It’s more than just the sound on this one for me, though. Even though this disc plays like it was pressed yesterday, the sleeve is well loved.  I know that whomever bought this rarely played it, but they kept it.  It’s been handled, moved, taken with.  I think that’s not always the case with music so it makes me doubly happy.

II. The further on I go, the less I know

In this review, Peter Gabriel, Us (Real World, 1992).

I came of age in the early 90s, that silver age of the mix tape.  CDs had become ubiquitous, making creating kickin’ mixes easy.  But, the internet was on the horizon, with Napster parties and mp3s just about to burst on the stage in a real way.  All too soon we were swapping playlists and, eventually, getting into streaming services and all sorts.

That time — about 1992/3 — that I fell in love (properly) for the first time.  And, joy!, it was reciprocated.  My beloved we shall call Cynthia.  She was a complex and brooding soul, vastly intelligent, and very artistic.  She also had two older sisters who listened to lots of music, meaning that she really opened my ears to all sorts of sounds that were brand new to me and amazing.


She wove these together into a series of mixes that I still have, nearly 25 years later.  One thread that tied them together was Peter Gabriel.  ‘Only Us’ became a theme for our relationship and stayed with me in the dark days after our (inevitable) breakup.  With a few exceptions, though, I didn’t know much else by him.

When I was in a record store the other day I saw Us, his sixth studio album.  I was feeling the pricks of nostalgia, and since ‘Only Us’ doesn’t seem to be available on Spotify, I decided to go for it.  It’s a two disc set including other tracks I knew, like ‘Steam’ and ‘Sledgehammer’.

The production value is exactly what you’d expect from Gabriel. Complex orchestrations, rich textures, and Sinead O’Connor doing some backing vocals (??).  As an album, though, it does chart an interesting emotional journey.  The usual themes are all their, like live and longing and hearbreak. But Gabriel sprinkles hope in there as well, which for me really raises the whole experience.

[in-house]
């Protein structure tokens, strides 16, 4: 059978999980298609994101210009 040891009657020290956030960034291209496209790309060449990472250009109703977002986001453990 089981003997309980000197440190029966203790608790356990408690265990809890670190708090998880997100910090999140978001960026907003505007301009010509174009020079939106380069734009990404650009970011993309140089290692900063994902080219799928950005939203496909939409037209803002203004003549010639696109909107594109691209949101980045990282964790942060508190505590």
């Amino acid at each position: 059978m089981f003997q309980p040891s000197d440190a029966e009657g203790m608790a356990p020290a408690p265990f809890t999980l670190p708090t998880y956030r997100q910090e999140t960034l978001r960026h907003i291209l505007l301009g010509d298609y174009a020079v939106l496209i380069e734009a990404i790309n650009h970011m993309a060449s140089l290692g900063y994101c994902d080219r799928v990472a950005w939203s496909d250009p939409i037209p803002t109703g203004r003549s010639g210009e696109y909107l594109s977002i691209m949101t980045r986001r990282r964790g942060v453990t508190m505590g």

Sitting here this evening, with a bourbon in my hand and the embers of a hard week dying out around me, this album is coming together like a puzzle. The picture I’m beginning to see is complex, but it does look a lot like needing to think about yourself and your own actions.

Critics of the album found it a little bland, and I can see where they’re coming from.  Giving it a chance to unfold at its own pace, however, and allowing it to open itself up under its own terms is very positive.  It undulates beautifully, like watching a fire when there are no other lights on in the room.  

A few of the places I’ve been hurt open up, but just enough to give me the chance to reflect on choices that have been made.  I wonder if it does the same for Cynthia.

I. Cathy, I’m lost

I remember the day my mother came home with a CD player.  A friend had said that Sears was having a sale and so she went and picked one up.  A pretty decent one, too, but it wouldn’t play music.  That’s because she’d got one designed to plug into a component system.  So, we had to go out and buy and actual stereo and, as it turned out, a few CDs to boot.  I was about ten.